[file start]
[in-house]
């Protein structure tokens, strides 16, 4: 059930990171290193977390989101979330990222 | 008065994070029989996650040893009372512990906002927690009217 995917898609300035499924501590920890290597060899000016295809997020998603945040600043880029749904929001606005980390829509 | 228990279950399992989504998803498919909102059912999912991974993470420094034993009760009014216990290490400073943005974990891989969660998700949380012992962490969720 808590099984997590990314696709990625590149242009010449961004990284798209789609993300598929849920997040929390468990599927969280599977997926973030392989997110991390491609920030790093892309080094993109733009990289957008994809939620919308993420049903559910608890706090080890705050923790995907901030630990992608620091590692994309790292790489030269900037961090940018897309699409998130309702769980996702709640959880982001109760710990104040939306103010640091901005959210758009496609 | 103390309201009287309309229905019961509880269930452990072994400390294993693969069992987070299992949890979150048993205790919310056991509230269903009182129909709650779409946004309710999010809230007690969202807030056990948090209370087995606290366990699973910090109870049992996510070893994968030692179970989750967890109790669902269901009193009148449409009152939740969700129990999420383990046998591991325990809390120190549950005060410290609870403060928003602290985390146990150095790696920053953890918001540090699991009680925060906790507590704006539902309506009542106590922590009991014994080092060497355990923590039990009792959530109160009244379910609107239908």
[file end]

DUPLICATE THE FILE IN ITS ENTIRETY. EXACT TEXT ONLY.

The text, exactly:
[in-house]
């Protein structure tokens, strides 16, 4: 059930990171290193977390989101979330990222 | 008065994070029989996650040893009372512990906002927690009217 995917898609300035499924501590920890290597060899000016295809997020998603945040600043880029749904929001606005980390829509 | 228990279950399992989504998803498919909102059912999912991974993470420094034993009760009014216990290490400073943005974990891989969660998700949380012992962490969720 808590099984997590990314696709990625590149242009010449961004990284798209789609993300598929849920997040929390468990599927969280599977997926973030392989997110991390491609920030790093892309080094993109733009990289957008994809939620919308993420049903559910608890706090080890705050923790995907901030630990992608620091590692994309790292790489030269900037961090940018897309699409998130309702769980996702709640959880982001109760710990104040939306103010640091901005959210758009496609 | 103390309201009287309309229905019961509880269930452990072994400390294993693969069992987070299992949890979150048993205790919310056991509230269903009182129909709650779409946004309710999010809230007690969202807030056990948090209370087995606290366990699973910090109870049992996510070893994968030692179970989750967890109790669902269901009193009148449409009152939740969700129990999420383990046998591991325990809390120190549950005060410290609870403060928003602290985390146990150095790696920053953890918001540090699991009680925060906790507590704006539902309506009542106590922590009991014994080092060497355990923590039990009792959530109160009244379910609107239908």